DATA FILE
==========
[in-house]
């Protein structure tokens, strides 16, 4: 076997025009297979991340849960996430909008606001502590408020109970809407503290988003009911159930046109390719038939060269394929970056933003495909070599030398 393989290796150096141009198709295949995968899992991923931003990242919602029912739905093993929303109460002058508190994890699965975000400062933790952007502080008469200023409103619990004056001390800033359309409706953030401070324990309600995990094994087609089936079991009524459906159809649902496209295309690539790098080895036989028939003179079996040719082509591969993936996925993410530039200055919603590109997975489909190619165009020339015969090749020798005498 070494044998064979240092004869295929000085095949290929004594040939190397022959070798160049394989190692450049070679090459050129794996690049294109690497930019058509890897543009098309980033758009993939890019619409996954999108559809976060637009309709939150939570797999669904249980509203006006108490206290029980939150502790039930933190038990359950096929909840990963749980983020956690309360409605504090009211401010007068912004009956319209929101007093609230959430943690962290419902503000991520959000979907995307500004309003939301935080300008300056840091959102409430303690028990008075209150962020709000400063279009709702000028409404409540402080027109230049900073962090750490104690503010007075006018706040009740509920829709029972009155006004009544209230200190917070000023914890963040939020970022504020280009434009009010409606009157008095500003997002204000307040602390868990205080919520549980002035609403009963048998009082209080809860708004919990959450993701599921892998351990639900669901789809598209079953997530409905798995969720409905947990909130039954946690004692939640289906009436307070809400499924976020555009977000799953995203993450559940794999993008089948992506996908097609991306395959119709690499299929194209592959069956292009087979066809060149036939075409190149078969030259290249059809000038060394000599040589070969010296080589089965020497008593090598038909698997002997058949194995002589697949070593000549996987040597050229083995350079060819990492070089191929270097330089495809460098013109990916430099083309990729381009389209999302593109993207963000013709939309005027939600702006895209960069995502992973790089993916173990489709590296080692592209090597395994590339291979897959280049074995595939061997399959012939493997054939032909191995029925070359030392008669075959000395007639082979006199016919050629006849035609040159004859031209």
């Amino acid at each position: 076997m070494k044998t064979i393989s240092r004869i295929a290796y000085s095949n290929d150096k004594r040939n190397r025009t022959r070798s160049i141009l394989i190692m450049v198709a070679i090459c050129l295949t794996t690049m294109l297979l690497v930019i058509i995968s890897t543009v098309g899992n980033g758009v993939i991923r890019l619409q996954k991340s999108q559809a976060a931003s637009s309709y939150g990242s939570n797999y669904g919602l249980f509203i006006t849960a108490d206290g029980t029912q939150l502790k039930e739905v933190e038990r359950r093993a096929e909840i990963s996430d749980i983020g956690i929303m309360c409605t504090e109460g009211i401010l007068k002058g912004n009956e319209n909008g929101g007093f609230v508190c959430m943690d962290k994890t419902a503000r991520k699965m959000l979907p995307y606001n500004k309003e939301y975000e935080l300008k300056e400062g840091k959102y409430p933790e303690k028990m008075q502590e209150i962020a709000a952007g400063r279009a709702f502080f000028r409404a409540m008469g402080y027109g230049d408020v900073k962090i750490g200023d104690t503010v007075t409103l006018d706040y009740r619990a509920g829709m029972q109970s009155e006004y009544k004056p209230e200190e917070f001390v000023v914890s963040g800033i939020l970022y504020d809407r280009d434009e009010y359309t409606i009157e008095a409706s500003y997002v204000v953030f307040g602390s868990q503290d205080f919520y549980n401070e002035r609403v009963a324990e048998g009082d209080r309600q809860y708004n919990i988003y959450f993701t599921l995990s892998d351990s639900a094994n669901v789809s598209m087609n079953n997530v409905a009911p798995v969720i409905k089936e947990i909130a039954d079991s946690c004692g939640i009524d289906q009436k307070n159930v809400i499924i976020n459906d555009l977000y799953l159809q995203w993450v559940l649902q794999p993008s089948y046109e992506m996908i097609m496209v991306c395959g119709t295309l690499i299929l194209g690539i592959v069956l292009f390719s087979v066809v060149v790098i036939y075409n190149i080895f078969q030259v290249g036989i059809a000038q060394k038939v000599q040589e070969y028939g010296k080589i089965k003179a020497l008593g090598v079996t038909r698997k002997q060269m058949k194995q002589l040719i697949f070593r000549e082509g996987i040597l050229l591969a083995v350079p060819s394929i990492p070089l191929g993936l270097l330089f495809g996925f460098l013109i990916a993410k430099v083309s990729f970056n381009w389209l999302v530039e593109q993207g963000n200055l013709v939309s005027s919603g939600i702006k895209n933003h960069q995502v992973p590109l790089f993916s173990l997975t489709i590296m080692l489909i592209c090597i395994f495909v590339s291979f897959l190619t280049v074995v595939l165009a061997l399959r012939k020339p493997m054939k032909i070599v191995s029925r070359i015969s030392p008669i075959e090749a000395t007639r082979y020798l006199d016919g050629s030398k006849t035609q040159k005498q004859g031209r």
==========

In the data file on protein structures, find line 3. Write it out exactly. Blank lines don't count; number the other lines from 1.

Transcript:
């Amino acid at each position: 076997m070494k044998t064979i393989s240092r004869i295929a290796y000085s095949n290929d150096k004594r040939n190397r025009t022959r070798s160049i141009l394989i190692m450049v198709a070679i090459c050129l295949t794996t690049m294109l297979l690497v930019i058509i995968s890897t543009v098309g899992n980033g758009v993939i991923r890019l619409q996954k991340s999108q559809a976060a931003s637009s309709y939150g990242s939570n797999y669904g919602l249980f509203i006006t849960a108490d206290g029980t029912q939150l502790k039930e739905v933190e038990r359950r093993a096929e909840i990963s996430d749980i983020g956690i929303m309360c409605t504090e109460g009211i401010l007068k002058g912004n009956e319209n909008g929101g007093f609230v508190c959430m943690d962290k994890t419902a503000r991520k699965m959000l979907p995307y606001n500004k309003e939301y975000e935080l300008k300056e400062g840091k959102y409430p933790e303690k028990m008075q502590e209150i962020a709000a952007g400063r279009a709702f502080f000028r409404a409540m008469g402080y027109g230049d408020v900073k962090i750490g200023d104690t503010v007075t409103l006018d706040y009740r619990a509920g829709m029972q109970s009155e006004y009544k004056p209230e200190e917070f001390v000023v914890s963040g800033i939020l970022y504020d809407r280009d434009e009010y359309t409606i009157e008095a409706s500003y997002v204000v953030f307040g602390s868990q503290d205080f919520y549980n401070e002035r609403v009963a324990e048998g009082d209080r309600q809860y708004n919990i988003y959450f993701t599921l995990s892998d351990s639900a094994n669901v789809s598209m087609n079953n997530v409905a009911p798995v969720i409905k089936e947990i909130a039954d079991s946690c004692g939640i009524d289906q009436k307070n159930v809400i499924i976020n459906d555009l977000y799953l159809q995203w993450v559940l649902q794999p993008s089948y046109e992506m996908i097609m496209v991306c395959g119709t295309l690499i299929l194209g690539i592959v069956l292009f390719s087979v066809v060149v790098i036939y075409n190149i080895f078969q030259v290249g036989i059809a000038q060394k038939v000599q040589e070969y028939g010296k080589i089965k003179a020497l008593g090598v079996t038909r698997k002997q060269m058949k194995q002589l040719i697949f070593r000549e082509g996987i040597l050229l591969a083995v350079p060819s394929i990492p070089l191929g993936l270097l330089f495809g996925f460098l013109i990916a993410k430099v083309s990729f970056n381009w389209l999302v530039e593109q993207g963000n200055l013709v939309s005027s919603g939600i702006k895209n933003h960069q995502v992973p590109l790089f993916s173990l997975t489709i590296m080692l489909i592209c090597i395994f495909v590339s291979f897959l190619t280049v074995v595939l165009a061997l399959r012939k020339p493997m054939k032909i070599v191995s029925r070359i015969s030392p008669i075959e090749a000395t007639r082979y020798l006199d016919g050629s030398k006849t035609q040159k005498q004859g031209r």